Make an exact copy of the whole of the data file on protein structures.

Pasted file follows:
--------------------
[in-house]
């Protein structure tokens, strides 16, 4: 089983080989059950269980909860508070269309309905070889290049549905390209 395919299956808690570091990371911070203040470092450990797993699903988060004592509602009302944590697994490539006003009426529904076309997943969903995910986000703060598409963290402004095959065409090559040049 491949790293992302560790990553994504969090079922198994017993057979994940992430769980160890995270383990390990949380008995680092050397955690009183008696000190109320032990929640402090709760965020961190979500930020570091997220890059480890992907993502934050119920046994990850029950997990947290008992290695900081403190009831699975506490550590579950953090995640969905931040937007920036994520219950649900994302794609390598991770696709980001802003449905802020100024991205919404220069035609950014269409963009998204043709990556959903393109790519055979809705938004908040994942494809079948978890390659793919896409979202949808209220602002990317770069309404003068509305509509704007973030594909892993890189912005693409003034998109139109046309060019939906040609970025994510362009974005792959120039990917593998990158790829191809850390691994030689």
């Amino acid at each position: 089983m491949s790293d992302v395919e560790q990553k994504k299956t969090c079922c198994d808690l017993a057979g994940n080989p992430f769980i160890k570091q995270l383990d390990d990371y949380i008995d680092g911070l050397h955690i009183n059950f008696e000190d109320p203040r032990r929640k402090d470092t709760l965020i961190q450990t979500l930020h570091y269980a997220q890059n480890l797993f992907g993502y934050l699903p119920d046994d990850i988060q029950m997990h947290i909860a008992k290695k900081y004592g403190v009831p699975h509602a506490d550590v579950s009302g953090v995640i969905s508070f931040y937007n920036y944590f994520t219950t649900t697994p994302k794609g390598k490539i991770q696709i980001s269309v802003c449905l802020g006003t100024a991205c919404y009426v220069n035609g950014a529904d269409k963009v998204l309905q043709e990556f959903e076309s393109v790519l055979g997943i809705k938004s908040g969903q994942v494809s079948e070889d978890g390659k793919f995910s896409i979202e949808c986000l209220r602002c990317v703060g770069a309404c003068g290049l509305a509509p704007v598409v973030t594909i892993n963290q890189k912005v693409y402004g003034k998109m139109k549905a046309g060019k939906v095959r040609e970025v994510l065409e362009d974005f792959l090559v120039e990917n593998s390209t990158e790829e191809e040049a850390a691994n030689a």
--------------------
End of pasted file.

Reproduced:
[in-house]
């Protein structure tokens, strides 16, 4: 089983080989059950269980909860508070269309309905070889290049549905390209 395919299956808690570091990371911070203040470092450990797993699903988060004592509602009302944590697994490539006003009426529904076309997943969903995910986000703060598409963290402004095959065409090559040049 491949790293992302560790990553994504969090079922198994017993057979994940992430769980160890995270383990390990949380008995680092050397955690009183008696000190109320032990929640402090709760965020961190979500930020570091997220890059480890992907993502934050119920046994990850029950997990947290008992290695900081403190009831699975506490550590579950953090995640969905931040937007920036994520219950649900994302794609390598991770696709980001802003449905802020100024991205919404220069035609950014269409963009998204043709990556959903393109790519055979809705938004908040994942494809079948978890390659793919896409979202949808209220602002990317770069309404003068509305509509704007973030594909892993890189912005693409003034998109139109046309060019939906040609970025994510362009974005792959120039990917593998990158790829191809850390691994030689």
């Amino acid at each position: 089983m491949s790293d992302v395919e560790q990553k994504k299956t969090c079922c198994d808690l017993a057979g994940n080989p992430f769980i160890k570091q995270l383990d390990d990371y949380i008995d680092g911070l050397h955690i009183n059950f008696e000190d109320p203040r032990r929640k402090d470092t709760l965020i961190q450990t979500l930020h570091y269980a997220q890059n480890l797993f992907g993502y934050l699903p119920d046994d990850i988060q029950m997990h947290i909860a008992k290695k900081y004592g403190v009831p699975h509602a506490d550590v579950s009302g953090v995640i969905s508070f931040y937007n920036y944590f994520t219950t649900t697994p994302k794609g390598k490539i991770q696709i980001s269309v802003c449905l802020g006003t100024a991205c919404y009426v220069n035609g950014a529904d269409k963009v998204l309905q043709e990556f959903e076309s393109v790519l055979g997943i809705k938004s908040g969903q994942v494809s079948e070889d978890g390659k793919f995910s896409i979202e949808c986000l209220r602002c990317v703060g770069a309404c003068g290049l509305a509509p704007v598409v973030t594909i892993n963290q890189k912005v693409y402004g003034k998109m139109k549905a046309g060019k939906v095959r040609e970025v994510l065409e362009d974005f792959l090559v120039e990917n593998s390209t990158e790829e191809e040049a850390a691994n030689a």